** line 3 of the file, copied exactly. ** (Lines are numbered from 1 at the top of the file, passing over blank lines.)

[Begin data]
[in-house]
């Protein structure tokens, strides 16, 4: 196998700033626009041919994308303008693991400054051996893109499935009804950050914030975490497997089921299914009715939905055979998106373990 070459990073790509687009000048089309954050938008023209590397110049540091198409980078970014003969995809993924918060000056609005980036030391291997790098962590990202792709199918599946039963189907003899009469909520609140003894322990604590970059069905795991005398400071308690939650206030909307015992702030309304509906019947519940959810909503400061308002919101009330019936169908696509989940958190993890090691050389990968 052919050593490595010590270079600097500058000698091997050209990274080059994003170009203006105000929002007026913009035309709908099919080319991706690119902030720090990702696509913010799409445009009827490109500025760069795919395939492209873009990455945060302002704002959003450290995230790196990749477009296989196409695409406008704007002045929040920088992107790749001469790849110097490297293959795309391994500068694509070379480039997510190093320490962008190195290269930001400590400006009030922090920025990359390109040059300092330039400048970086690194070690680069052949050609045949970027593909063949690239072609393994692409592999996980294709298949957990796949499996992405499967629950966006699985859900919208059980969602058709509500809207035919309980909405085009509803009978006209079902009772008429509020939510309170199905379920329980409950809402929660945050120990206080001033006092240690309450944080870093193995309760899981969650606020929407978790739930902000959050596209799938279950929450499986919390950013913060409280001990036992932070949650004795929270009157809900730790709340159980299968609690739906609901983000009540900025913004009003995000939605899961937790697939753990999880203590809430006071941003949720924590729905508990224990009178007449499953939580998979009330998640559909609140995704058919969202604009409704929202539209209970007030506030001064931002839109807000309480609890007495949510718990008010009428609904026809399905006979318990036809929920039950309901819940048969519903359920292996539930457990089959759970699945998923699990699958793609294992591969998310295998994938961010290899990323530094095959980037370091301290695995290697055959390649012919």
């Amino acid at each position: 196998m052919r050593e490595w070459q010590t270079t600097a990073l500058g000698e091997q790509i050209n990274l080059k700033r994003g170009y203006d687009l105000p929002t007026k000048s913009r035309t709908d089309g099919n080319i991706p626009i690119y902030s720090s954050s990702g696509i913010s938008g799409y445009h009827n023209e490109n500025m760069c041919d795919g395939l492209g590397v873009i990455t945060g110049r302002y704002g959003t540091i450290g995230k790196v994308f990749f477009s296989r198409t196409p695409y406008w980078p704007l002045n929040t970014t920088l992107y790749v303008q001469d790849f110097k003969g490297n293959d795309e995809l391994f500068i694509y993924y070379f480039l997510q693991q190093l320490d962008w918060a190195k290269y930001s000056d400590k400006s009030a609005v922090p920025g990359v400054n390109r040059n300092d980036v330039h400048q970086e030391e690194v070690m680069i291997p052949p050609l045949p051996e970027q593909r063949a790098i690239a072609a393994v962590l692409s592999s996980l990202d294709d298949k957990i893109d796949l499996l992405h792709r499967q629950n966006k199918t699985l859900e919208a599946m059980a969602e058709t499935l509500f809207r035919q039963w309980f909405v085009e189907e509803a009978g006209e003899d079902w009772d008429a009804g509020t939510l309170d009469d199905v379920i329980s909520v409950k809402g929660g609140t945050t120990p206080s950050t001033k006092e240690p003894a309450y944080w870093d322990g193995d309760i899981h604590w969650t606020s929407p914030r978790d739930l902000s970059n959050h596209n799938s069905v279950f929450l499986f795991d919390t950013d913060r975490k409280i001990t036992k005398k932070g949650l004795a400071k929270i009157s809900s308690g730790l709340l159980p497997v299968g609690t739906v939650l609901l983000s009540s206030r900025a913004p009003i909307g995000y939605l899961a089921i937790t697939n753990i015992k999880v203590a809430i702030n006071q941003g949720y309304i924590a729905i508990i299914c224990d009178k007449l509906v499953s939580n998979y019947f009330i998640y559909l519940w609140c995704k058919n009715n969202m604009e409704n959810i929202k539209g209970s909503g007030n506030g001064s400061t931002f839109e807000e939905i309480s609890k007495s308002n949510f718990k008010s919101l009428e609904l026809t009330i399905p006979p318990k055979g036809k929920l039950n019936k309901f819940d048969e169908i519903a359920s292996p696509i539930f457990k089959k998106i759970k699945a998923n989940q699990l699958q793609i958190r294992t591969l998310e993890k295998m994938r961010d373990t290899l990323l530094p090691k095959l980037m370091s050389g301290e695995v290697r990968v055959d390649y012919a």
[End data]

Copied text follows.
């Amino acid at each position: 196998m052919r050593e490595w070459q010590t270079t600097a990073l500058g000698e091997q790509i050209n990274l080059k700033r994003g170009y203006d687009l105000p929002t007026k000048s913009r035309t709908d089309g099919n080319i991706p626009i690119y902030s720090s954050s990702g696509i913010s938008g799409y445009h009827n023209e490109n500025m760069c041919d795919g395939l492209g590397v873009i990455t945060g110049r302002y704002g959003t540091i450290g995230k790196v994308f990749f477009s296989r198409t196409p695409y406008w980078p704007l002045n929040t970014t920088l992107y790749v303008q001469d790849f110097k003969g490297n293959d795309e995809l391994f500068i694509y993924y070379f480039l997510q693991q190093l320490d962008w918060a190195k290269y930001s000056d400590k400006s009030a609005v922090p920025g990359v400054n390109r040059n300092d980036v330039h400048q970086e030391e690194v070690m680069i291997p052949p050609l045949p051996e970027q593909r063949a790098i690239a072609a393994v962590l692409s592999s996980l990202d294709d298949k957990i893109d796949l499996l992405h792709r499967q629950n966006k199918t699985l859900e919208a599946m059980a969602e058709t499935l509500f809207r035919q039963w309980f909405v085009e189907e509803a009978g006209e003899d079902w009772d008429a009804g509020t939510l309170d009469d199905v379920i329980s909520v409950k809402g929660g609140t945050t120990p206080s950050t001033k006092e240690p003894a309450y944080w870093d322990g193995d309760i899981h604590w969650t606020s929407p914030r978790d739930l902000s970059n959050h596209n799938s069905v279950f929450l499986f795991d919390t950013d913060r975490k409280i001990t036992k005398k932070g949650l004795a400071k929270i009157s809900s308690g730790l709340l159980p497997v299968g609690t739906v939650l609901l983000s009540s206030r900025a913004p009003i909307g995000y939605l899961a089921i937790t697939n753990i015992k999880v203590a809430i702030n006071q941003g949720y309304i924590a729905i508990i299914c224990d009178k007449l509906v499953s939580n998979y019947f009330i998640y559909l519940w609140c995704k058919n009715n969202m604009e409704n959810i929202k539209g209970s909503g007030n506030g001064s400061t931002f839109e807000e939905i309480s609890k007495s308002n949510f718990k008010s919101l009428e609904l026809t009330i399905p006979p318990k055979g036809k929920l039950n019936k309901f819940d048969e169908i519903a359920s292996p696509i539930f457990k089959k998106i759970k699945a998923n989940q699990l699958q793609i958190r294992t591969l998310e993890k295998m994938r961010d373990t290899l990323l530094p090691k095959l980037m370091s050389g301290e695995v290697r990968v055959d390649y012919a």